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2012: A Stella year

The party Stella McCartney throws every December at her Bruton Street store in central London to celebrate the switching on of her kitsch-chic Christmas windows has become a fashion insider’s highlight of the party season.

It is fabulous, but fun too: there are pints of Guinness as well as flutes of champagne, chocolate Santas alongside smoked salmon canapes.

Next week’s party is likely to be the best yet, as McCartney certainly has plenty to celebrate right now. On Tuesday morning, as I was reading yet another fashion blog entry marvelling about how McCartney’s winter 2011 collection is owning the red carpet — Kate Winslet took the trompe l’oeil hourglass Octavia dress for a red-carpet encore this week, wearing a lipstick-red version of the white dress she wowed the Venice film festival with for the Paris premiere of her film Carnage — my inbox bleeped with an announcement that Stella McCartney will stage a show (her first in London for 16 years) as part of London fashion week in February, in celebration of London’s Olympics. In London, there will also be a “World of Stella” pop-up at Selfridges department store in January, followed by the opening of a new flagship store, to include the first standalone Stella Kids store.

The announcement was short on details, but the intent is clear: Sarah Burton may have dominated London fashion since April, but McCartney intends to make 2012 her year. As creative director for Adidas Team GB — not to mention fairy godmother of the chic sportswear trend, having pioneered the parka as catwalk staple years before it caught on — McCartney is in pole position to capitalise on London’s Olympic status.

Red-carpet moments

What makes the McCartney masterplan extra smart is that the show will be eveningwear, not sportswear. Because after years of being the go-to label for tailored trousers and blazers, McCartney’s current collection has catapulted her into becoming one of Britain’s only real contenders in the red-carpet fashion wars.

There are, I would say, two contenders for 2011’s dress of the year: the Winslet-favoured Octavia, with its cartoon-hourglass shape, and the sheer Lucia with the bold black polka dots, as seen on everyone from Susan Sarandon and Liv Tyler to Tess Daly. Both are by McCartney.

To make the most of the red-carpet moment McCartney is currently having, the London event — which will be a “presentation” rather than a runway show, so as not to devalue the main show taking place in Paris a fortnight later — will showcase eveningwear only.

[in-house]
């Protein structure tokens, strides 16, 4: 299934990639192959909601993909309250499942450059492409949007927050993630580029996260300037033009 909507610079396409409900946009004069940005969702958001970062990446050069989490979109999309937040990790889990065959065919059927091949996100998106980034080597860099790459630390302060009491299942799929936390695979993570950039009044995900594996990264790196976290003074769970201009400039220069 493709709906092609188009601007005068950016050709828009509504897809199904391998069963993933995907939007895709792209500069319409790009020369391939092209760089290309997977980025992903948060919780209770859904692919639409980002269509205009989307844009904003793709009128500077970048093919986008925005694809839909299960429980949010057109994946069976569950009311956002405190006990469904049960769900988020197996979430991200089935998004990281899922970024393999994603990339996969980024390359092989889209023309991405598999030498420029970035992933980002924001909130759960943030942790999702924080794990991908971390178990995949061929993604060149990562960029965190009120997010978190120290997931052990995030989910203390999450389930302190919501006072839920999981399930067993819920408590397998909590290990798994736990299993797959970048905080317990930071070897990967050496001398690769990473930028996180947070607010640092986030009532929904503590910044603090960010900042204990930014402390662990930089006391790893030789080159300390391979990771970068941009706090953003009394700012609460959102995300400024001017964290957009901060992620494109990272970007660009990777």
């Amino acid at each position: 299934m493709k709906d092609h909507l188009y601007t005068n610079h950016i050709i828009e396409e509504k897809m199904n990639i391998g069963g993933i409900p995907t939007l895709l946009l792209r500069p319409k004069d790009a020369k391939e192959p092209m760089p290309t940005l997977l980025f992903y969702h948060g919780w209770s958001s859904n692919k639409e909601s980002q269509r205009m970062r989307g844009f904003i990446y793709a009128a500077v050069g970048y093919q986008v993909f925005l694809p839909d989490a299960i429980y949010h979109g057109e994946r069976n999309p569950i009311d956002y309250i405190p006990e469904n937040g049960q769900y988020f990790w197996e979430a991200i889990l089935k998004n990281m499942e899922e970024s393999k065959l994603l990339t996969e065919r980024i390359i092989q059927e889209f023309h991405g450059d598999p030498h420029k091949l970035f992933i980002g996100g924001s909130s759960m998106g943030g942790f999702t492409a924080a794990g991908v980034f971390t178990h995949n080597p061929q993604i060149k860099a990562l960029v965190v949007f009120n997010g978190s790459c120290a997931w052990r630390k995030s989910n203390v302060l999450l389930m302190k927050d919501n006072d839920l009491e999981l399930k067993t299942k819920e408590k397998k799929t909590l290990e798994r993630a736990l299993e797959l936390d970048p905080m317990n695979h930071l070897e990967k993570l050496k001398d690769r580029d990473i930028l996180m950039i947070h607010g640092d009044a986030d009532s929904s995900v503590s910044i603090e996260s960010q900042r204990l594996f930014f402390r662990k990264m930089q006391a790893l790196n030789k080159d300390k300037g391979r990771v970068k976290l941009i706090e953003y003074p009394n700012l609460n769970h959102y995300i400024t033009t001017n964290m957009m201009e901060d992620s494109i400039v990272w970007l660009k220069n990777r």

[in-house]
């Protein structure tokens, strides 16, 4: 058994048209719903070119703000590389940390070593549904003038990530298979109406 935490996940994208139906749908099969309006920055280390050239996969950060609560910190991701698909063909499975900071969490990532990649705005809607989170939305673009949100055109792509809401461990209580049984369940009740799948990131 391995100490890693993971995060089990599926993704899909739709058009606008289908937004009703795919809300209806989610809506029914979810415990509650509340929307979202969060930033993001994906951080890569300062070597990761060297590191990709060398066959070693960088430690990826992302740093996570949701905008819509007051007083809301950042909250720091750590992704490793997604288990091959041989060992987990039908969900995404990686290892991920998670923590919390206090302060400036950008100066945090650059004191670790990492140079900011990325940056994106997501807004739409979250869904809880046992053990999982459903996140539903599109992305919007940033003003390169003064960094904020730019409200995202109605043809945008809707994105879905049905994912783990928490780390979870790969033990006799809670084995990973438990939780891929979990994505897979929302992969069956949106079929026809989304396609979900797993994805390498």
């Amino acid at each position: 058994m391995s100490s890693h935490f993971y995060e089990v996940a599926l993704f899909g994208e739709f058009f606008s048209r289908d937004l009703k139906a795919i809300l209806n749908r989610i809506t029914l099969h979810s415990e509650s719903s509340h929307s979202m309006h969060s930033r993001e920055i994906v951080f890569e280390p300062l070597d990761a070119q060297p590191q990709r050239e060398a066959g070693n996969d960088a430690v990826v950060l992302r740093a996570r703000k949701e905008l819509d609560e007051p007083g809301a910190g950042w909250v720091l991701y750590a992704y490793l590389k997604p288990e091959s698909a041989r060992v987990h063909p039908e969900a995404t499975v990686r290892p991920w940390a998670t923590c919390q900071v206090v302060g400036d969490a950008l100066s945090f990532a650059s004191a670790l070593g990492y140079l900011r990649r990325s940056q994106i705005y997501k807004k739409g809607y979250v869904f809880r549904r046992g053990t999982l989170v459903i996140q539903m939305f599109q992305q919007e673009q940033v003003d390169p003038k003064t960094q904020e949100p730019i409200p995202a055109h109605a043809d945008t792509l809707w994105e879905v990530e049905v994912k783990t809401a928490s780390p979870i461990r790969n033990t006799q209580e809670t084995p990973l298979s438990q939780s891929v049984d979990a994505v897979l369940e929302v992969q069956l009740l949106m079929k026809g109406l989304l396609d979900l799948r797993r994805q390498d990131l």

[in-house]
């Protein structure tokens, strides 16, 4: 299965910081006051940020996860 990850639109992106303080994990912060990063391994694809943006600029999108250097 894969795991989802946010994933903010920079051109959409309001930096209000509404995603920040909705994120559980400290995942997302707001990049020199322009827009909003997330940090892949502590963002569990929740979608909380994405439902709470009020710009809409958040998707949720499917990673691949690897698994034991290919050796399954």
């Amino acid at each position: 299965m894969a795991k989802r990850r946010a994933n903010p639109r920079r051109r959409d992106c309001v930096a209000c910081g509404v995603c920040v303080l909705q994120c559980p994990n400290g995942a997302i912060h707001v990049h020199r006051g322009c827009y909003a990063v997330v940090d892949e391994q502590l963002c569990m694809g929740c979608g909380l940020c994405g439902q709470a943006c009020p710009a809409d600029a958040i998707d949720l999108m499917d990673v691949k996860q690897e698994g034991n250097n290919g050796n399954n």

And that’s not all. The moment when the Stella McCartney brand really came to life was not on a catwalk, but with the first collection for Gap Kids, two years ago. By then, McCartney was already a highly covetable and respected fashion designer, but at that moment she moved beyond that, becoming an aspirational lifestyle brand. With husband Alasdhair Willis, she has four children: Miller (six), Bailey (five), Beckett (three) and Reiley (first birthday this week).

The set-up is highly glamorous (the Beatles dad, the celebrity mates, the country house lavishly photographed by American Vogue) but with a crucial balancing dash of reality (McCartney and her husband are unusual in their celebrity circles for not having the usual army of behind-the-scenes childcare, and McCartney, though always chic, is not of the perma-blowdry school of grooming). The brand, not missing a trick, is utilising the spotlight that will undoubtedly fall on the London fashion week moment to highlight the new kids’ shop.

Ten years ago, when McCartney’s first own-name catwalk show in Paris was a resounding flop, it was fashionable to dismiss her as no more than a daughter-of. The headlines were brutal — “car crash” was one description.

McCartney, guarded by nature, was for a long time afterwards highly wary of the press, even after the reviews turned sweet. Recently, however, she has seemed more relaxed backstage after her shows. They say that living well is the best revenge, and it looks as if McCartney has well and truly got her own back. —

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